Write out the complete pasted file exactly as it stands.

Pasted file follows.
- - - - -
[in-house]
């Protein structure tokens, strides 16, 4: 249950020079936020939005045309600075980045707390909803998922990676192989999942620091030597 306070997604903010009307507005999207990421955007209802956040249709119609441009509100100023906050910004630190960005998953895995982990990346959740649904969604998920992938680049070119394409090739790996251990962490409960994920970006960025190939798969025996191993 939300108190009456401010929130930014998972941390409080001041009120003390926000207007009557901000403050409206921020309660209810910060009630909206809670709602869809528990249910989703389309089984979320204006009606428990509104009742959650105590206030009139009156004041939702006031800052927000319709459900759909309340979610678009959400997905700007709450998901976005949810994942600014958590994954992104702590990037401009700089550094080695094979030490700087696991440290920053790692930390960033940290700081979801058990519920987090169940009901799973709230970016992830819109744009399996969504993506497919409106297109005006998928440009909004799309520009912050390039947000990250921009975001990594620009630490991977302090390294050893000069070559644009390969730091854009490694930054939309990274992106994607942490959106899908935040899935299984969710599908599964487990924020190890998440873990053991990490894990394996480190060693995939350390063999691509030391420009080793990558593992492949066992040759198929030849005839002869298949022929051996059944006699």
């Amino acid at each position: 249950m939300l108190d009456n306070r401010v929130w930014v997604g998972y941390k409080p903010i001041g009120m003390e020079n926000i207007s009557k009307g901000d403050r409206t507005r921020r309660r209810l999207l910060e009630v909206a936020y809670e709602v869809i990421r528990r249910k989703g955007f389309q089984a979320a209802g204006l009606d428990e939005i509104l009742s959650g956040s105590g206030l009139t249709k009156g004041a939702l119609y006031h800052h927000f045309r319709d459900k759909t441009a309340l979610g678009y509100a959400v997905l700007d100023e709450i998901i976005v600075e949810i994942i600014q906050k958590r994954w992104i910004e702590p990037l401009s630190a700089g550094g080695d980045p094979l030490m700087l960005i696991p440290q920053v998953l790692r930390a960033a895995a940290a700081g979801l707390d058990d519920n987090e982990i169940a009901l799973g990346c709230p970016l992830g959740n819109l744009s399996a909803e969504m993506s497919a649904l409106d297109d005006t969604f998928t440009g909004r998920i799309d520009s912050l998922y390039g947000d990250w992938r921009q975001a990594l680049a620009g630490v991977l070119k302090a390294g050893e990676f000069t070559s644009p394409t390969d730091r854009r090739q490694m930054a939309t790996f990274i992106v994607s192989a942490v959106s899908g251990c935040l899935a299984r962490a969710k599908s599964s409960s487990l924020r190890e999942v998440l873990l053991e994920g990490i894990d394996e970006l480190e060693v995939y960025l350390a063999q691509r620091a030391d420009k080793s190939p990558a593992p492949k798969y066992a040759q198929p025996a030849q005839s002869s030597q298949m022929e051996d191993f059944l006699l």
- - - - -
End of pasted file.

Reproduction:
[in-house]
């Protein structure tokens, strides 16, 4: 249950020079936020939005045309600075980045707390909803998922990676192989999942620091030597 306070997604903010009307507005999207990421955007209802956040249709119609441009509100100023906050910004630190960005998953895995982990990346959740649904969604998920992938680049070119394409090739790996251990962490409960994920970006960025190939798969025996191993 939300108190009456401010929130930014998972941390409080001041009120003390926000207007009557901000403050409206921020309660209810910060009630909206809670709602869809528990249910989703389309089984979320204006009606428990509104009742959650105590206030009139009156004041939702006031800052927000319709459900759909309340979610678009959400997905700007709450998901976005949810994942600014958590994954992104702590990037401009700089550094080695094979030490700087696991440290920053790692930390960033940290700081979801058990519920987090169940009901799973709230970016992830819109744009399996969504993506497919409106297109005006998928440009909004799309520009912050390039947000990250921009975001990594620009630490991977302090390294050893000069070559644009390969730091854009490694930054939309990274992106994607942490959106899908935040899935299984969710599908599964487990924020190890998440873990053991990490894990394996480190060693995939350390063999691509030391420009080793990558593992492949066992040759198929030849005839002869298949022929051996059944006699």
């Amino acid at each position: 249950m939300l108190d009456n306070r401010v929130w930014v997604g998972y941390k409080p903010i001041g009120m003390e020079n926000i207007s009557k009307g901000d403050r409206t507005r921020r309660r209810l999207l910060e009630v909206a936020y809670e709602v869809i990421r528990r249910k989703g955007f389309q089984a979320a209802g204006l009606d428990e939005i509104l009742s959650g956040s105590g206030l009139t249709k009156g004041a939702l119609y006031h800052h927000f045309r319709d459900k759909t441009a309340l979610g678009y509100a959400v997905l700007d100023e709450i998901i976005v600075e949810i994942i600014q906050k958590r994954w992104i910004e702590p990037l401009s630190a700089g550094g080695d980045p094979l030490m700087l960005i696991p440290q920053v998953l790692r930390a960033a895995a940290a700081g979801l707390d058990d519920n987090e982990i169940a009901l799973g990346c709230p970016l992830g959740n819109l744009s399996a909803e969504m993506s497919a649904l409106d297109d005006t969604f998928t440009g909004r998920i799309d520009s912050l998922y390039g947000d990250w992938r921009q975001a990594l680049a620009g630490v991977l070119k302090a390294g050893e990676f000069t070559s644009p394409t390969d730091r854009r090739q490694m930054a939309t790996f990274i992106v994607s192989a942490v959106s899908g251990c935040l899935a299984r962490a969710k599908s599964s409960s487990l924020r190890e999942v998440l873990l053991e994920g990490i894990d394996e970006l480190e060693v995939y960025l350390a063999q691509r620091a030391d420009k080793s190939p990558a593992p492949k798969y066992a040759q198929p025996a030849q005839s002869s030597q298949m022929e051996d191993f059944l006699l």